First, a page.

Thought Catalysts: Terry O'Reilly on Marketing Insights

March 15, 2017 Terry O'Reilly, Speakers' Spotlight

There are leaders and then there are followers. Generally the idea is to be the former. 

But perhaps it's worth a shot to look at this phrase the other way around. Maybe to be a leader, it's worth being a follower. 

The people who lead the way with awesome ideas and unique talents did so by acquiring knowledge and applying it in new and interesting ways. We all need to learn stuff to lead stuff. And those who do it best inspire others to act. 

They are Thought Catalysts. Here they are as told by the movers and shakers from Speakers' Spotlight

  • Don’t whisper a dozen things, say one thing loudly: Effective marketing messages are single minded. “If a commercial idea can’t be summed up in one line, it’s not ready to be a commercial yet,” he writes. And while he can be critical of ad agencies, here he lays the blame on clients, who overrule their agency experts, wanting “to stuff ten pounds of potatoes into a five-pound bag.” Agencies must display more backbone, insisting on single-minded messaging.

  • Small brands need a big personality: A small company can’t compete with a larger company’s budget so it must take to a different battlefield, breaking through the clutter with a gutsy, vibrant approach that develops a distinctive personality.

  • Radio is still powerful: It has endured the growth of movies, television, VCRs, the Internet, and social media. People listen to radio alone, intent – a human voice whispering in their ear. That’s why, if you listen to his show, you consider him a reliable friend.

  • Humour is the WD-40 of advertising: Since advertising is an interruption, you need humour to open the sticky door. It makes the intrusion polite and entertaining, giving listeners a smile in return for spending the time listening. It also shows your company doesn’t take itself too seriously.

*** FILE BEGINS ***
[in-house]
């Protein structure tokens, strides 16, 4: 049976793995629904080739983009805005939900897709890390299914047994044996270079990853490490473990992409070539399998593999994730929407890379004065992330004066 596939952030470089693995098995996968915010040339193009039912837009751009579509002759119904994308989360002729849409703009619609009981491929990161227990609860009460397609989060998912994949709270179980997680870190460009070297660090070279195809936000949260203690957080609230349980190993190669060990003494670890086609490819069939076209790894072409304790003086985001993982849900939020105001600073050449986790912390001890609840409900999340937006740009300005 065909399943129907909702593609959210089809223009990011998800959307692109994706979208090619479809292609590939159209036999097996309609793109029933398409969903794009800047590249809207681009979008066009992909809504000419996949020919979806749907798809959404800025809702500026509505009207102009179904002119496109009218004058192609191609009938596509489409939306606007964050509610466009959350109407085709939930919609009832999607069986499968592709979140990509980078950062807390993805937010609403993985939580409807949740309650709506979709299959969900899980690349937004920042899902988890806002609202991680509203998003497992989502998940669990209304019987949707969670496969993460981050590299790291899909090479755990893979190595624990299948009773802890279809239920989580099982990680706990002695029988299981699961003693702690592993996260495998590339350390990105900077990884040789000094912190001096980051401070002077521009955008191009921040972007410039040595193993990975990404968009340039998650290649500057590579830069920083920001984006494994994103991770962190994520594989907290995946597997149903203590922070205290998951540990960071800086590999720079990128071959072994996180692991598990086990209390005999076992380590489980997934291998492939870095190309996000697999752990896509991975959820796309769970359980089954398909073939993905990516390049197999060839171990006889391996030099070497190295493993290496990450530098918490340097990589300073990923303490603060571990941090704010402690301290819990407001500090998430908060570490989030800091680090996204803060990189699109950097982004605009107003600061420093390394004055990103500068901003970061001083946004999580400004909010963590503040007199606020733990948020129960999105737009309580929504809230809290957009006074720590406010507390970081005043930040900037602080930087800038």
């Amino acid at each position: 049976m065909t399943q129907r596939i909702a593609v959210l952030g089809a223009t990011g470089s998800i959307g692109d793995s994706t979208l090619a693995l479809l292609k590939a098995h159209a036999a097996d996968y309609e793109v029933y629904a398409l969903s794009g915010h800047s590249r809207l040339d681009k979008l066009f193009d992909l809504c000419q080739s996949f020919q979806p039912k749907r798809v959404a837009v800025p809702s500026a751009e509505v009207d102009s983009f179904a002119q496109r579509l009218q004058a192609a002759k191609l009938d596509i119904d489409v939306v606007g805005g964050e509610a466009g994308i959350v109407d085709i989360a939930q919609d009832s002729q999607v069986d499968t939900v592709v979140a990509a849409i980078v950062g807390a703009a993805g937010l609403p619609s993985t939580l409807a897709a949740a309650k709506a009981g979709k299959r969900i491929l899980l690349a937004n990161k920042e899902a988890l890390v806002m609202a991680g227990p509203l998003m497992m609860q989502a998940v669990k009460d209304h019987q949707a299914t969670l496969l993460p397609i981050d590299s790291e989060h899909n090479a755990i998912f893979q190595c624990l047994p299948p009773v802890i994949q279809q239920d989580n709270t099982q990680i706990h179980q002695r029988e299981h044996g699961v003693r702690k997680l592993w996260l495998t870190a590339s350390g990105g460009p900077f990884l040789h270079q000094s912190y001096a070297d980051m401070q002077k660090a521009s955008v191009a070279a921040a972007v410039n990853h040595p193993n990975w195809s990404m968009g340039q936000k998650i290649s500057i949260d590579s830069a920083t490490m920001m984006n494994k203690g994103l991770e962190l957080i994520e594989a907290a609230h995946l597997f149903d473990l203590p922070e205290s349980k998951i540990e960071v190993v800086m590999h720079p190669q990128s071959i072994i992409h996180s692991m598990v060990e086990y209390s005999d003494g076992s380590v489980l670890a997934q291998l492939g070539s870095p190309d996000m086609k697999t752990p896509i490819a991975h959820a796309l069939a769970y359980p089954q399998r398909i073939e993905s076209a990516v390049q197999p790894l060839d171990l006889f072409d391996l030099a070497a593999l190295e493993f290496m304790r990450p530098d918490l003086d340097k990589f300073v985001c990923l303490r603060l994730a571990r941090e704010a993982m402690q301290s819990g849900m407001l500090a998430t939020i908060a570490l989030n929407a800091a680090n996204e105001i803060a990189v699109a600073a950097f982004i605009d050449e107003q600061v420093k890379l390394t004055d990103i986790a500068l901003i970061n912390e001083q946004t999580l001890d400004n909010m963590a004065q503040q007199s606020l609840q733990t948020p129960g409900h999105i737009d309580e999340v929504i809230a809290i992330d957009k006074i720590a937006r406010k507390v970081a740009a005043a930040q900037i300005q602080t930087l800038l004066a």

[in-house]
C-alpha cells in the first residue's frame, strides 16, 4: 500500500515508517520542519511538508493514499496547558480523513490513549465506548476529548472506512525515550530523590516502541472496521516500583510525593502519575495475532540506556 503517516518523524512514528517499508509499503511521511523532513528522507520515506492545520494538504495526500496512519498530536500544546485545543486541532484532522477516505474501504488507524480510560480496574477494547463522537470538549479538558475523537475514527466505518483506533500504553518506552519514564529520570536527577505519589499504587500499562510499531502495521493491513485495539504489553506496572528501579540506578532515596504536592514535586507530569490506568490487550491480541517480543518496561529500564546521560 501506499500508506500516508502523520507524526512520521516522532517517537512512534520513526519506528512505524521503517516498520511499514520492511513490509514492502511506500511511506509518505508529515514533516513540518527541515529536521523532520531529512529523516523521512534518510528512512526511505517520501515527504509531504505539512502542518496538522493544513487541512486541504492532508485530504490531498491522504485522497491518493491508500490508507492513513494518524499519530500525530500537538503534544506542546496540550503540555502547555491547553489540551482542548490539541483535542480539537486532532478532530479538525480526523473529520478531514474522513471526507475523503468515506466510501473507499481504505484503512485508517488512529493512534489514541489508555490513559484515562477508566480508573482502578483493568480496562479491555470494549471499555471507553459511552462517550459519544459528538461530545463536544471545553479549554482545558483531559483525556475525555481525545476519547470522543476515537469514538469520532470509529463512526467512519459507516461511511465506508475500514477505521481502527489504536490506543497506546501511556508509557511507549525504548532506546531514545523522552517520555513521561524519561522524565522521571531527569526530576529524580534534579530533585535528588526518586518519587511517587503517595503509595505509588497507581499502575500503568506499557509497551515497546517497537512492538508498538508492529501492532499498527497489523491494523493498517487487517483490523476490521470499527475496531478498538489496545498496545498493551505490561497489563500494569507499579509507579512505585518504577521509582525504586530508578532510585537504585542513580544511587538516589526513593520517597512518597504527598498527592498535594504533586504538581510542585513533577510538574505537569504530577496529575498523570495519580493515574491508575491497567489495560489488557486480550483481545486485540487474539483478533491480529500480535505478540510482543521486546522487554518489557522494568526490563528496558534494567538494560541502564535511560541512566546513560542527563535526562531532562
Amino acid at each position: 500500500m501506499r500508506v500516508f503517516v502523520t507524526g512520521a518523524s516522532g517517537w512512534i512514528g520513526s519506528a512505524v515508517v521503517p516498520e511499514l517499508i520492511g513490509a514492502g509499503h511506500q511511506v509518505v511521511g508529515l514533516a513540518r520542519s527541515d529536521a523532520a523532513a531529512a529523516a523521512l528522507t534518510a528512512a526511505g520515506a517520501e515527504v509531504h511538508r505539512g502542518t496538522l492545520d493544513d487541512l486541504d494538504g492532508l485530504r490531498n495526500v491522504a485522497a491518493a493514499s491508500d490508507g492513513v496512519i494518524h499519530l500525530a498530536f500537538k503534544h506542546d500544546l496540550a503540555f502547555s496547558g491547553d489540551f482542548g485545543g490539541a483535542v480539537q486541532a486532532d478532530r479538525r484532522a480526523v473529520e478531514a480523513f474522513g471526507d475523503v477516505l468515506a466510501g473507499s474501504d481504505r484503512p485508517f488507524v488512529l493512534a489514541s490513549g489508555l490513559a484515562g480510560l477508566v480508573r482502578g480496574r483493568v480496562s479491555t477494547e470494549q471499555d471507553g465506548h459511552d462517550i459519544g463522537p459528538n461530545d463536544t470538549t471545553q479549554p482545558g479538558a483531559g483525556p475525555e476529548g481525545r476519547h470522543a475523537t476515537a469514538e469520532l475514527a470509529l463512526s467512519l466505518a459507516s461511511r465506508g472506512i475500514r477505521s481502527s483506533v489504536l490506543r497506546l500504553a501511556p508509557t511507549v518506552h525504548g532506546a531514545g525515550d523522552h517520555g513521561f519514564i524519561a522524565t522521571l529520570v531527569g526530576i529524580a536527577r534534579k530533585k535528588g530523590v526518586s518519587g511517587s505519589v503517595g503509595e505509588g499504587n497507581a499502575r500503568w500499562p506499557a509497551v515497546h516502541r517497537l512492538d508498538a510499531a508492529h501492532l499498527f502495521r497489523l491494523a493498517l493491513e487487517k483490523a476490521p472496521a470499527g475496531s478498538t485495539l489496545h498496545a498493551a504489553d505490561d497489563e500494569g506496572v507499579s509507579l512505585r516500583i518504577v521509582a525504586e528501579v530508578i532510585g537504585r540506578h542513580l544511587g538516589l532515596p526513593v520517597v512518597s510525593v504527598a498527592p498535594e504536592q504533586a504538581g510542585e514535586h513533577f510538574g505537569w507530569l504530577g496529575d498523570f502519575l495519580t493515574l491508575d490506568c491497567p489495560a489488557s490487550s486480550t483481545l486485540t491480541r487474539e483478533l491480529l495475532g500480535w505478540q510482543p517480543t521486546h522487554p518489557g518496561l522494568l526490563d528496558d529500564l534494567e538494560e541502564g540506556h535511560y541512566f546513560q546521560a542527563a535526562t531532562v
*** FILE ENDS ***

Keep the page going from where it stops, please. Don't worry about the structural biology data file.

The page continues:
• Creativity is an amplifier: Effective advertising should be interesting, provocative and surprising rather than blunt, boring, and rude. It must evoke emotion, not just drown the audience in facts. “Creativity gets attention. Creativity amplifies the message,” he declares. But it’s not all that common. Watching TV between 8 and 11 p.m., you might see 70 commercials, with perhaps two that are good. That’s a lousy batting average, he says, and the reason ad blockers are becoming common.

  • The advertising industry needs way more female creative directors: Women control 80 per cent of consumer spending, yet only three per cent of creative directors in North America are female. “If the golden marketing rule is know thy audience, why aren’t women in the driver’s seat at agencies? It makes no sense to me. It has got to change,” he says.

  • People over 45 have the most money and buy the most products: The advertising industry is infatuated with the 18- to 34-year-old demographic. But boomers spend more in almost every category and, contrary to popular belief, will change brands if you make a good case.

  • Advertising is an art: Marketing directors would prefer if marketing were scientific – if there was some formula and predictable results. But persuasion is an art. “Yes, there is a place for data and research and algorithms, but it still comes down to a blank page and an idea,” he says.

  • Marketing rules are meant to be broken: When Dennis Hopper arrived on the set of Apocalypse Now, he told Francis Ford Coppola he intended to ad lib his lines. The legendary director replied, “You can’t change your lines until you know your lines.” The same holds true in marketing. Know the rules, and then pick the right time to break them so you can grab attention and fulfill your mandate.

  • Amateurs think marketing is all about selling, but pros know it’s about differentiation: You won’t sell if you haven’t distinguished yourself from competitors.

  • Marketing is a glorious puzzle: “It has a lot of pieces, but putting the big picture together has kept me happy and engaged for over 30 years,” he says.

*This piece originally appeared in the Globe and Mail, March 2017

Terry O'Reilly is host of CBC's Under the Influence. To read more of his posts, visit his page on Speakers' Spotlight. To have Terry speak at your next function, email Speakers' Spotlight at 

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